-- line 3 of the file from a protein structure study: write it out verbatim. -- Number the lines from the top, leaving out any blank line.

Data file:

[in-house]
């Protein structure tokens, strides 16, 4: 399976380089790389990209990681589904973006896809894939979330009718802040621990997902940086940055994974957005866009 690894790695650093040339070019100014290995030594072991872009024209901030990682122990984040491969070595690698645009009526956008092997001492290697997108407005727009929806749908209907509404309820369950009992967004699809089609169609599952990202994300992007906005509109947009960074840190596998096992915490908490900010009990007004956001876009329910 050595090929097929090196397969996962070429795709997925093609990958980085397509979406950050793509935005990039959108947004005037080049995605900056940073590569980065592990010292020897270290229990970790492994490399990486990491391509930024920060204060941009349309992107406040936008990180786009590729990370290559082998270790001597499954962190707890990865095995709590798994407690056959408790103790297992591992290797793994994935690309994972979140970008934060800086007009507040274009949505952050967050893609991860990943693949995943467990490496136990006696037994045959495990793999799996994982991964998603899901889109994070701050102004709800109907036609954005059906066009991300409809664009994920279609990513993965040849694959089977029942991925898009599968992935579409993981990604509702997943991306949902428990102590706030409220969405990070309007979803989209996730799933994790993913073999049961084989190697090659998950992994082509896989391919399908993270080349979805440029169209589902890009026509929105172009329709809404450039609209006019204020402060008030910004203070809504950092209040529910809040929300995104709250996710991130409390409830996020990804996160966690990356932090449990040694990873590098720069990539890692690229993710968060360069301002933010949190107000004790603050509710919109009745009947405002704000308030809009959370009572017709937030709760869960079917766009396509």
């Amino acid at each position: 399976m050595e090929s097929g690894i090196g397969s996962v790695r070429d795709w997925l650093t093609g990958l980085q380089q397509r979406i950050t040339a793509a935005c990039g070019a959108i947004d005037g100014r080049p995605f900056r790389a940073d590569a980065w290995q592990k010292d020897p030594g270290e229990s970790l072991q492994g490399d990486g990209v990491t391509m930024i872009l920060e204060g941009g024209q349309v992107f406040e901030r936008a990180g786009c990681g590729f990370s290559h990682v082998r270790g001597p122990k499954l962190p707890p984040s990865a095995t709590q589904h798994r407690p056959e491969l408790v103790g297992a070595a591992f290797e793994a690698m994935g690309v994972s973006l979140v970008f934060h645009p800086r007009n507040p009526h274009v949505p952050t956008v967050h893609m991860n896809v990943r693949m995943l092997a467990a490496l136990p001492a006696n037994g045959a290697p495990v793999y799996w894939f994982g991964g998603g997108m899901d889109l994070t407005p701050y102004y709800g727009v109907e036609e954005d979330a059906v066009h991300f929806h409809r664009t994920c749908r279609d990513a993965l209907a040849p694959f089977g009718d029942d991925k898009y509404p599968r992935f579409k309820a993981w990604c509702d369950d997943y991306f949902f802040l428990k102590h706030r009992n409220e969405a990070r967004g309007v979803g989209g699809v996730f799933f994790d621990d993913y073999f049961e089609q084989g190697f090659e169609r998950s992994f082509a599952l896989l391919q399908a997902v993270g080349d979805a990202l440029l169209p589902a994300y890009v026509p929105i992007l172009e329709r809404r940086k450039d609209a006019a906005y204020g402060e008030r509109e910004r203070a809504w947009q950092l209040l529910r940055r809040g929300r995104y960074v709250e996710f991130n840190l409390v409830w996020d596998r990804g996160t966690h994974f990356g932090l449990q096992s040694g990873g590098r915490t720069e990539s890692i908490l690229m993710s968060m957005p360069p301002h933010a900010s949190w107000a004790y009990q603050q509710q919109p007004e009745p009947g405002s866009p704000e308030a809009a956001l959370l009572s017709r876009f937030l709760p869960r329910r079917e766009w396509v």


């Amino acid at each position: 399976m050595e090929s097929g690894i090196g397969s996962v790695r070429d795709w997925l650093t093609g990958l980085q380089q397509r979406i950050t040339a793509a935005c990039g070019a959108i947004d005037g100014r080049p995605f900056r790389a940073d590569a980065w290995q592990k010292d020897p030594g270290e229990s970790l072991q492994g490399d990486g990209v990491t391509m930024i872009l920060e204060g941009g024209q349309v992107f406040e901030r936008a990180g786009c990681g590729f990370s290559h990682v082998r270790g001597p122990k499954l962190p707890p984040s990865a095995t709590q589904h798994r407690p056959e491969l408790v103790g297992a070595a591992f290797e793994a690698m994935g690309v994972s973006l979140v970008f934060h645009p800086r007009n507040p009526h274009v949505p952050t956008v967050h893609m991860n896809v990943r693949m995943l092997a467990a490496l136990p001492a006696n037994g045959a290697p495990v793999y799996w894939f994982g991964g998603g997108m899901d889109l994070t407005p701050y102004y709800g727009v109907e036609e954005d979330a059906v066009h991300f929806h409809r664009t994920c749908r279609d990513a993965l209907a040849p694959f089977g009718d029942d991925k898009y509404p599968r992935f579409k309820a993981w990604c509702d369950d997943y991306f949902f802040l428990k102590h706030r009992n409220e969405a990070r967004g309007v979803g989209g699809v996730f799933f994790d621990d993913y073999f049961e089609q084989g190697f090659e169609r998950s992994f082509a599952l896989l391919q399908a997902v993270g080349d979805a990202l440029l169209p589902a994300y890009v026509p929105i992007l172009e329709r809404r940086k450039d609209a006019a906005y204020g402060e008030r509109e910004r203070a809504w947009q950092l209040l529910r940055r809040g929300r995104y960074v709250e996710f991130n840190l409390v409830w996020d596998r990804g996160t966690h994974f990356g932090l449990q096992s040694g990873g590098r915490t720069e990539s890692i908490l690229m993710s968060m957005p360069p301002h933010a900010s949190w107000a004790y009990q603050q509710q919109p007004e009745p009947g405002s866009p704000e308030a809009a956001l959370l009572s017709r876009f937030l709760p869960r329910r079917e766009w396509v």